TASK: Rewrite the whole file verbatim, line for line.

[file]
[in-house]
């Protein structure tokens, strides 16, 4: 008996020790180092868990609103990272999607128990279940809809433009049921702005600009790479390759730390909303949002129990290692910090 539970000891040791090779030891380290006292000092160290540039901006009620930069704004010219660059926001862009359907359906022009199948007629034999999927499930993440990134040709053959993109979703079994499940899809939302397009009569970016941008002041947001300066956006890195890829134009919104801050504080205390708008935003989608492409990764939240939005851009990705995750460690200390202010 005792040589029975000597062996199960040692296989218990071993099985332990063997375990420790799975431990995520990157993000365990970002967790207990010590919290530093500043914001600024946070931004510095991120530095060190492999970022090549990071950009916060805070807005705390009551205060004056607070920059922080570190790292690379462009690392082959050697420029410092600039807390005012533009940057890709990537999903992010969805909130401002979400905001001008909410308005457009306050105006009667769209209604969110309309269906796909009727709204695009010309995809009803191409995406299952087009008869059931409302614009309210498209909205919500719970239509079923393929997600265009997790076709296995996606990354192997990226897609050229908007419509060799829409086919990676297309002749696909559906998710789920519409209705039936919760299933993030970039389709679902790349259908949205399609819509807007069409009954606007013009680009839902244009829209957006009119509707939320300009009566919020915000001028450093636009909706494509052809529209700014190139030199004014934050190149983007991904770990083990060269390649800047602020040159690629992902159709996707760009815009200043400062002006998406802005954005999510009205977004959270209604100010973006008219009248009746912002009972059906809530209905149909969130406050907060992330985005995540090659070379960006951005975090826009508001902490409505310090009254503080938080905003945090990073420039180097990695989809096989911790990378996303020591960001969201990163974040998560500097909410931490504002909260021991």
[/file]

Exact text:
[in-house]
């Protein structure tokens, strides 16, 4: 008996020790180092868990609103990272999607128990279940809809433009049921702005600009790479390759730390909303949002129990290692910090 539970000891040791090779030891380290006292000092160290540039901006009620930069704004010219660059926001862009359907359906022009199948007629034999999927499930993440990134040709053959993109979703079994499940899809939302397009009569970016941008002041947001300066956006890195890829134009919104801050504080205390708008935003989608492409990764939240939005851009990705995750460690200390202010 005792040589029975000597062996199960040692296989218990071993099985332990063997375990420790799975431990995520990157993000365990970002967790207990010590919290530093500043914001600024946070931004510095991120530095060190492999970022090549990071950009916060805070807005705390009551205060004056607070920059922080570190790292690379462009690392082959050697420029410092600039807390005012533009940057890709990537999903992010969805909130401002979400905001001008909410308005457009306050105006009667769209209604969110309309269906796909009727709204695009010309995809009803191409995406299952087009008869059931409302614009309210498209909205919500719970239509079923393929997600265009997790076709296995996606990354192997990226897609050229908007419509060799829409086919990676297309002749696909559906998710789920519409209705039936919760299933993030970039389709679902790349259908949205399609819509807007069409009954606007013009680009839902244009829209957006009119509707939320300009009566919020915000001028450093636009909706494509052809529209700014190139030199004014934050190149983007991904770990083990060269390649800047602020040159690629992902159709996707760009815009200043400062002006998406802005954005999510009205977004959270209604100010973006008219009248009746912002009972059906809530209905149909969130406050907060992330985005995540090659070379960006951005975090826009508001902490409505310090009254503080938080905003945090990073420039180097990695989809096989911790990378996303020591960001969201990163974040998560500097909410931490504002909260021991």